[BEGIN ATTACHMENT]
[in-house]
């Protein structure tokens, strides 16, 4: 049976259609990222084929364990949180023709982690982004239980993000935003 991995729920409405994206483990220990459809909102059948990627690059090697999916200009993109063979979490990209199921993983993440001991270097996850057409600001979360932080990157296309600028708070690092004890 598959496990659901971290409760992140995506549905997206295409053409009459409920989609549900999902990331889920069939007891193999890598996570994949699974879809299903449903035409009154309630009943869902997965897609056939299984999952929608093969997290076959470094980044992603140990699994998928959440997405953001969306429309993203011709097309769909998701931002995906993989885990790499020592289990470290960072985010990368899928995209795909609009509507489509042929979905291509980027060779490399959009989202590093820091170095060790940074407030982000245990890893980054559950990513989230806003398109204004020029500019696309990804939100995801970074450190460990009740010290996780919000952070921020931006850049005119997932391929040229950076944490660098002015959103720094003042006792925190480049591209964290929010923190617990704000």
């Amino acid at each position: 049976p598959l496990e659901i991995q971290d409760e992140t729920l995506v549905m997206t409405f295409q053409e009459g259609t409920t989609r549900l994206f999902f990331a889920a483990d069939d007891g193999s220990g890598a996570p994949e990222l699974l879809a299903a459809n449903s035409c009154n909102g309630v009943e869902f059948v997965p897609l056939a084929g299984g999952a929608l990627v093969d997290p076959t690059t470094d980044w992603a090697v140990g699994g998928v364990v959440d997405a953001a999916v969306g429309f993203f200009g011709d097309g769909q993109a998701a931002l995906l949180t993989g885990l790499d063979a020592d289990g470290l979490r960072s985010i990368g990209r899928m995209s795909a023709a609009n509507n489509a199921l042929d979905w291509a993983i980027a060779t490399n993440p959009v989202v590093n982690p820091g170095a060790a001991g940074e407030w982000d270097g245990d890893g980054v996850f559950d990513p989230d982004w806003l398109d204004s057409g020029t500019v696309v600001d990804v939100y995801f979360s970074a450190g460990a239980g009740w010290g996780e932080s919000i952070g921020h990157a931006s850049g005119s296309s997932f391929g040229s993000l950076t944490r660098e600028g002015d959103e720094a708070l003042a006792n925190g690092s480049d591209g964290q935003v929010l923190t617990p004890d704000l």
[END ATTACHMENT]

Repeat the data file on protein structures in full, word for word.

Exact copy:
[in-house]
């Protein structure tokens, strides 16, 4: 049976259609990222084929364990949180023709982690982004239980993000935003 991995729920409405994206483990220990459809909102059948990627690059090697999916200009993109063979979490990209199921993983993440001991270097996850057409600001979360932080990157296309600028708070690092004890 598959496990659901971290409760992140995506549905997206295409053409009459409920989609549900999902990331889920069939007891193999890598996570994949699974879809299903449903035409009154309630009943869902997965897609056939299984999952929608093969997290076959470094980044992603140990699994998928959440997405953001969306429309993203011709097309769909998701931002995906993989885990790499020592289990470290960072985010990368899928995209795909609009509507489509042929979905291509980027060779490399959009989202590093820091170095060790940074407030982000245990890893980054559950990513989230806003398109204004020029500019696309990804939100995801970074450190460990009740010290996780919000952070921020931006850049005119997932391929040229950076944490660098002015959103720094003042006792925190480049591209964290929010923190617990704000």
């Amino acid at each position: 049976p598959l496990e659901i991995q971290d409760e992140t729920l995506v549905m997206t409405f295409q053409e009459g259609t409920t989609r549900l994206f999902f990331a889920a483990d069939d007891g193999s220990g890598a996570p994949e990222l699974l879809a299903a459809n449903s035409c009154n909102g309630v009943e869902f059948v997965p897609l056939a084929g299984g999952a929608l990627v093969d997290p076959t690059t470094d980044w992603a090697v140990g699994g998928v364990v959440d997405a953001a999916v969306g429309f993203f200009g011709d097309g769909q993109a998701a931002l995906l949180t993989g885990l790499d063979a020592d289990g470290l979490r960072s985010i990368g990209r899928m995209s795909a023709a609009n509507n489509a199921l042929d979905w291509a993983i980027a060779t490399n993440p959009v989202v590093n982690p820091g170095a060790a001991g940074e407030w982000d270097g245990d890893g980054v996850f559950d990513p989230d982004w806003l398109d204004s057409g020029t500019v696309v600001d990804v939100y995801f979360s970074a450190g460990a239980g009740w010290g996780e932080s919000i952070g921020h990157a931006s850049g005119s296309s997932f391929g040229s993000l950076t944490r660098e600028g002015d959103e720094a708070l003042a006792n925190g690092s480049d591209g964290q935003v929010l923190t617990p004890d704000l």